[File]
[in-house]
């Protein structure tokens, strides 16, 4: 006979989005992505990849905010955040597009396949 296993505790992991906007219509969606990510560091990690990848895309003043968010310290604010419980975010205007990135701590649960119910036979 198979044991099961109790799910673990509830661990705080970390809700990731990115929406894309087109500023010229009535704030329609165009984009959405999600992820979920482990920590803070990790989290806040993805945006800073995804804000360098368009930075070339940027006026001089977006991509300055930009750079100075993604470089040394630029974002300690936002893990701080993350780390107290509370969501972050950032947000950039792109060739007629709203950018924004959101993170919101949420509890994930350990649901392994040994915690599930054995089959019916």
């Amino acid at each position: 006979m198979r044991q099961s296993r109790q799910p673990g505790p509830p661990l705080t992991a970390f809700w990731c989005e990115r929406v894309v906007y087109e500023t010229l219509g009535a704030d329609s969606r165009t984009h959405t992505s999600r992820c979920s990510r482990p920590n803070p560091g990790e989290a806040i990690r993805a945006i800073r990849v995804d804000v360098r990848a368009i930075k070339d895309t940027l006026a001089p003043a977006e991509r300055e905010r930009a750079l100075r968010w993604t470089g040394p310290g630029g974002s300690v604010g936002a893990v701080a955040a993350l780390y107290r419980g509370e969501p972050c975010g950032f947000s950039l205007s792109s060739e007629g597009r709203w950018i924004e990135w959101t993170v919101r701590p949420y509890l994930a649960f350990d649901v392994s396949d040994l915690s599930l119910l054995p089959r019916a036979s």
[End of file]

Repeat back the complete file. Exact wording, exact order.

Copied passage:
[in-house]
């Protein structure tokens, strides 16, 4: 006979989005992505990849905010955040597009396949 296993505790992991906007219509969606990510560091990690990848895309003043968010310290604010419980975010205007990135701590649960119910036979 198979044991099961109790799910673990509830661990705080970390809700990731990115929406894309087109500023010229009535704030329609165009984009959405999600992820979920482990920590803070990790989290806040993805945006800073995804804000360098368009930075070339940027006026001089977006991509300055930009750079100075993604470089040394630029974002300690936002893990701080993350780390107290509370969501972050950032947000950039792109060739007629709203950018924004959101993170919101949420509890994930350990649901392994040994915690599930054995089959019916």
């Amino acid at each position: 006979m198979r044991q099961s296993r109790q799910p673990g505790p509830p661990l705080t992991a970390f809700w990731c989005e990115r929406v894309v906007y087109e500023t010229l219509g009535a704030d329609s969606r165009t984009h959405t992505s999600r992820c979920s990510r482990p920590n803070p560091g990790e989290a806040i990690r993805a945006i800073r990849v995804d804000v360098r990848a368009i930075k070339d895309t940027l006026a001089p003043a977006e991509r300055e905010r930009a750079l100075r968010w993604t470089g040394p310290g630029g974002s300690v604010g936002a893990v701080a955040a993350l780390y107290r419980g509370e969501p972050c975010g950032f947000s950039l205007s792109s060739e007629g597009r709203w950018i924004e990135w959101t993170v919101r701590p949420y509890l994930a649960f350990d649901v392994s396949d040994l915690s599930l119910l054995p089959r019916a036979s």